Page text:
a claim on behalf of others. You will recognise that this is how things work under the Native Title Act currently. A second option is to formalise the recognise of a community or groups of a register. That is, communities or groups could seek registration in order to be recognised as having legal personality. This would be similar to the way that corporations are registered with ASIC, and are given legal personality by virtue of their registration in the ASIC register.

But as we discussed earlier, registration can be onerous for traditional owners, so on balance, we think that the former option, representative action, is more likely to have legs. Another option we considered was whether there should be enforcement by a government authority. So this would require nominating a cultural rights regulator to administer the regime. If we went down this route, we think there would be two options for how you would give a regulator power to take cultural rights cases on.

The first is separate contravention provisions, essentially, a standalone set of powers for the regulator separate to the cause of action available to traditional owners

But for this very reason, contravention provisions would not be a simple bolt on. In other words, it would require a separate body of work to design that cause of action in addition to what we’ve already discussed so far. The second option is representative action. So this would enable a regulator to act on behalf of traditional owners. In essence, they would be stepping into the shoes of a traditional owner. This is similar to the powers that the Australian Competition and Consumer Commission has under the Australian Consumer Law, where they can step into the shoes of a consumer who has a cause of action under the Australian Consumer Law. Overall, where we landed on this question is that we think there’s still a bit of uncertainty about what the additional benefits are from having a cultural rights regulator over and above the benefits of empowering traditional owners to enforce their rights.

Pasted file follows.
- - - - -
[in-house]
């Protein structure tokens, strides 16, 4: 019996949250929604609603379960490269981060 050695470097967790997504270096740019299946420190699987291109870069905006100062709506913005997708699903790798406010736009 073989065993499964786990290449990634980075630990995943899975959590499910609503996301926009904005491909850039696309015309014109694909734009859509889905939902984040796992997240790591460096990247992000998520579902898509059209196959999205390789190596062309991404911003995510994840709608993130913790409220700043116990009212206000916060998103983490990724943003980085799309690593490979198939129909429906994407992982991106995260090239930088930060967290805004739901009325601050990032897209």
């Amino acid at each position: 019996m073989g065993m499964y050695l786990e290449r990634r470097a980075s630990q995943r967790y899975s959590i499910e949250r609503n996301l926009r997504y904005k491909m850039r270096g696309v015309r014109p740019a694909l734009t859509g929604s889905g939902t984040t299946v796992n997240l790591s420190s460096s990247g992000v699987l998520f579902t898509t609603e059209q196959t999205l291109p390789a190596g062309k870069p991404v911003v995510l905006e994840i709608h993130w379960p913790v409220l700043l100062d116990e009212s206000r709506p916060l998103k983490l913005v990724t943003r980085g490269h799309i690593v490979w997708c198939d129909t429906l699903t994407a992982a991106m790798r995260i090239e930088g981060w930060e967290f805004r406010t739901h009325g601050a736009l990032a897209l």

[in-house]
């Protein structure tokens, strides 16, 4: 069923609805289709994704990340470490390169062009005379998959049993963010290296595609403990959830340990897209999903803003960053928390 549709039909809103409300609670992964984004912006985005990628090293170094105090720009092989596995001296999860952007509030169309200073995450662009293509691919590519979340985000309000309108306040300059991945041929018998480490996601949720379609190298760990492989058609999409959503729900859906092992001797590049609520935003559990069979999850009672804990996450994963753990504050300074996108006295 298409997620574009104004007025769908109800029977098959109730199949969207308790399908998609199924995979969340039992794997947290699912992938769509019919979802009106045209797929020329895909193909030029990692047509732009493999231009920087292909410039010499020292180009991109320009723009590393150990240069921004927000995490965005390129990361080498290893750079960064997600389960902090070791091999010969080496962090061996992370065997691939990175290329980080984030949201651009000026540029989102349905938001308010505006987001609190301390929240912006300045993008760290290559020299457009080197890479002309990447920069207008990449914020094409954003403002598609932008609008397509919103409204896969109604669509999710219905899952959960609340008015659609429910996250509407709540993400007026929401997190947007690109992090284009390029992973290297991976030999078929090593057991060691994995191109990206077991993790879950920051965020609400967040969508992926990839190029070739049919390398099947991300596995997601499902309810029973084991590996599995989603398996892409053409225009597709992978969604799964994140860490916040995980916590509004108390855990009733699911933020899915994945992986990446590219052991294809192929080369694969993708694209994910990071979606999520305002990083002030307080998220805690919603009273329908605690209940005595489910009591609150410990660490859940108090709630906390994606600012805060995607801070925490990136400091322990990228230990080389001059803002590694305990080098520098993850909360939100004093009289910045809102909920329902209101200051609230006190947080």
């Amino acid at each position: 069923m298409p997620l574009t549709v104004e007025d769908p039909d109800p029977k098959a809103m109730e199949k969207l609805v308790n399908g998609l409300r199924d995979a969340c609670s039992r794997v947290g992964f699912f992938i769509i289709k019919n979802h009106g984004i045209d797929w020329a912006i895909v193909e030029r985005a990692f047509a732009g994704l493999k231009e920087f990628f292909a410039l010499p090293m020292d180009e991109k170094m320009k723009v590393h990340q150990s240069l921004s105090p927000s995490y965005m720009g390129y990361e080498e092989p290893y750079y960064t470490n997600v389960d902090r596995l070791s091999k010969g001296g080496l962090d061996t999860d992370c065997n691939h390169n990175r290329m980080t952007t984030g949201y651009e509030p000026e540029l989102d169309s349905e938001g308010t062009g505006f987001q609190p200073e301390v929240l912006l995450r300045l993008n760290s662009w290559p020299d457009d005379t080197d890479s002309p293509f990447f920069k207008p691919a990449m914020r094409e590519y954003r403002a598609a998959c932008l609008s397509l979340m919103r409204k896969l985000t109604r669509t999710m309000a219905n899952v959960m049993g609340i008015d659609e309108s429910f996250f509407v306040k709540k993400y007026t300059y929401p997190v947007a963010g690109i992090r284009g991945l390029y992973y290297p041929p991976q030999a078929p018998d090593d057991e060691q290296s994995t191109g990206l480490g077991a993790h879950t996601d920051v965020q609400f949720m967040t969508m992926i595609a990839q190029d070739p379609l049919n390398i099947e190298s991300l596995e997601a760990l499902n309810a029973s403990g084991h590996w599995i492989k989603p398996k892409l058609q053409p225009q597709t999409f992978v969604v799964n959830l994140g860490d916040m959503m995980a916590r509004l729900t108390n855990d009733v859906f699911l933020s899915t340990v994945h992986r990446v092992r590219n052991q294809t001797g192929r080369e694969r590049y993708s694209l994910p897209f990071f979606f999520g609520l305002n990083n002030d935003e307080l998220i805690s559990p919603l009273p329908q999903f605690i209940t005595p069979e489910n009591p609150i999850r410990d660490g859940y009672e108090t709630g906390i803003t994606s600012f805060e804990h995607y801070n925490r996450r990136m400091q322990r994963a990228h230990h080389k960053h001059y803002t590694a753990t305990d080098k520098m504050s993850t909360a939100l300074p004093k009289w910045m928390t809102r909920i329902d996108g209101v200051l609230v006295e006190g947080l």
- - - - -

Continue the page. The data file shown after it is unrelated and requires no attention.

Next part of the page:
So for this reason, we haven’t recommended the designation of a cultural rights regulator in our draft report. We think that once the legislation has been in effect for several years, there will be a better evidence base to assess whether there are still gaps or shortfalls in the regime, and what additional mechanisms need to be put in place in response. So as suggested before, we also have an information request about who should have standing to bring cultural rights cases, and the best way to give those parties standing.

And now turning to the third element of a claim, what would count as an infringement. So for this part, we think there would be three limbs that would need to be considered. The first is, was there a use of the cultural asset. The second is, was that use authorised. And the third is, does an exception apply.